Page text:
How American Sailors Were Released from Iran in a Matter of Hours

Tuesday's minor drama proved diplomacy can work.

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Less than 24 hours after the U.S. Navy sailors were captured, they were released Wednesday morning. It’s being applauded as proof that relations are softening since both countries agreed on a landmark nuclear accord in July.

The guard captured the sailors Tuesday for allegedly “trespassing” in the country’s Persian Gulf waters.

Riverine boats that apparently had mechanical trouble and drifted into Iranian waters.


In a speech at the National Defense University, Secretary of State John Kerry said on Wednesday in a statement that the sailors appear to have been “well taken care of, provided with blankets and food and assisted with their return to the fleet.” Once U.S naval forces had them, the sailors were flown to a military facility in Qatar, debriefed, and given medical exams.

“These are always situations as everybody here knows which have an ability, if not properly guided, to get out of control,” Kerry said. “I’m appreciative for the quick and appropriate response of the Iranian authorities.”

Iran has captured Western military forces before, and for a much longer detention. A June 2004 incident involving six Royal Marines and two naval personnel who’d also been accused of crossing into Iranian waters only ended after the eight captors were freed three days later. In March 2007, the country held 15 British servicemen for 13 days after seizing them in the Shatt al-Arab waterway separating its boarder from Iraq, in a similar dispute over territory as the one triggering Tuesday’s incident. Five more Britons were held for a week in 2009 when the country delayed their racing yacht.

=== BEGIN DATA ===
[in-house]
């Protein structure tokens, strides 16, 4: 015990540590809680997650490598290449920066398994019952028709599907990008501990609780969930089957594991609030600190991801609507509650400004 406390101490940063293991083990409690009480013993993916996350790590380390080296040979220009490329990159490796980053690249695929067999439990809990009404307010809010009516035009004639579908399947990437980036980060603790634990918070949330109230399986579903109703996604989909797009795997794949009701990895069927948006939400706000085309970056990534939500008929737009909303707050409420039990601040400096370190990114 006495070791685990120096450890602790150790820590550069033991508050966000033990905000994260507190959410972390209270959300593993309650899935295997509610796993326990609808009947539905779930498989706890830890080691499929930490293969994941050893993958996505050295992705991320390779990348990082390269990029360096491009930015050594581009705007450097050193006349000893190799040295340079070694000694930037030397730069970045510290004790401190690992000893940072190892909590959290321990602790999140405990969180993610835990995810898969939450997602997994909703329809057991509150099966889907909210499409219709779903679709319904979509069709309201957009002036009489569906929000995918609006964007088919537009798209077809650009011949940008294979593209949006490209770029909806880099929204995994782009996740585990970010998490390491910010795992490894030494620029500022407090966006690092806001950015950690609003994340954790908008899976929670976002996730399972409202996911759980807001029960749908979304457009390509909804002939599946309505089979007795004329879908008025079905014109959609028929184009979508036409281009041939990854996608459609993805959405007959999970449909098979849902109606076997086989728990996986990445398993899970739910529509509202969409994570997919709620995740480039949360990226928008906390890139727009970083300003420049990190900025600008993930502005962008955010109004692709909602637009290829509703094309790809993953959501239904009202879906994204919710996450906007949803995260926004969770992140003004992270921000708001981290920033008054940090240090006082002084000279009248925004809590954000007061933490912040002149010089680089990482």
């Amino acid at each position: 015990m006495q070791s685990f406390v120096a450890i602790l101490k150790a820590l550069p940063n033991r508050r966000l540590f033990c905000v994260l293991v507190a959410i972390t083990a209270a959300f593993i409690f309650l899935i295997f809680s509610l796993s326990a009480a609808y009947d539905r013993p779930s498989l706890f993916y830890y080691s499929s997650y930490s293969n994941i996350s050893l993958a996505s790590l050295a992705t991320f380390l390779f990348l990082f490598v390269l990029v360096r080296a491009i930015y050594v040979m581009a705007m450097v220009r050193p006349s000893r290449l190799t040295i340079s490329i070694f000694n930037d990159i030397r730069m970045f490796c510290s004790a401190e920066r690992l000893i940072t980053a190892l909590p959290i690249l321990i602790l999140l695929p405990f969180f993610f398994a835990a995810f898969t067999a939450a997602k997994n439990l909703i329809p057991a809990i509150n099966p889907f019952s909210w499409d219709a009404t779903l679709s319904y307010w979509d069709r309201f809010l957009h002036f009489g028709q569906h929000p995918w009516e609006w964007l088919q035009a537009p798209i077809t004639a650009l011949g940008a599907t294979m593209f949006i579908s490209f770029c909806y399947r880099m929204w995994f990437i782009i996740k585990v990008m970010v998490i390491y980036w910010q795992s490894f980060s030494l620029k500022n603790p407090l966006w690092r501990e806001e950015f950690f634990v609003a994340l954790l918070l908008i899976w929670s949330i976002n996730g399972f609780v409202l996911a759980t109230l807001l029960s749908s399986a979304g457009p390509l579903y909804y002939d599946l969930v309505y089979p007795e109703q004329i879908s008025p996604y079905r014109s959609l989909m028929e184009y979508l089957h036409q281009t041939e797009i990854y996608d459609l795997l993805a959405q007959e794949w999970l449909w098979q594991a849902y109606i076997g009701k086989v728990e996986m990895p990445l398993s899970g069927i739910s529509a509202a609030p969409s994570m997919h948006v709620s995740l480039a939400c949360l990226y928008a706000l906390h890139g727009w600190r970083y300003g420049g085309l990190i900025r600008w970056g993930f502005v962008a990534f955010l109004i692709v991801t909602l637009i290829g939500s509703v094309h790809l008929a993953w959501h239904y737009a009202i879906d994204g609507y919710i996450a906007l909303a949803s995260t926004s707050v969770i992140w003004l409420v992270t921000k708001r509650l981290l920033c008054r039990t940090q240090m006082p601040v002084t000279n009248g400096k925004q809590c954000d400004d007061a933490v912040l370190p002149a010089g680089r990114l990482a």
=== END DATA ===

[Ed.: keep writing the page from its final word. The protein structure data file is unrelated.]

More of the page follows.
Tuesday’s drama and Iran’s demand for an apology had everyone on edge with the terms of the nuclear accord between the United States and Iran (and five other countries) scheduled to go into effect in a matter of days.

Under the terms of that agreement, the United States will unfreeze roughly $100 billion in Iranian assets while Iran ships 98 percent of its nuclear fuel out of the country, disables centrifuges, and takes a plutonium reactor offline.

“I think we can all imagine how a similar situation might have played out three or four years ago,” Kerry said about this quickly resolved situation. “In fact, it is clear that today this kind of issue was able to be peacefully resolved and efficiently resolved and that is a testament to the critical role that diplomacy plays in keeping our country safe, secure and strong.”

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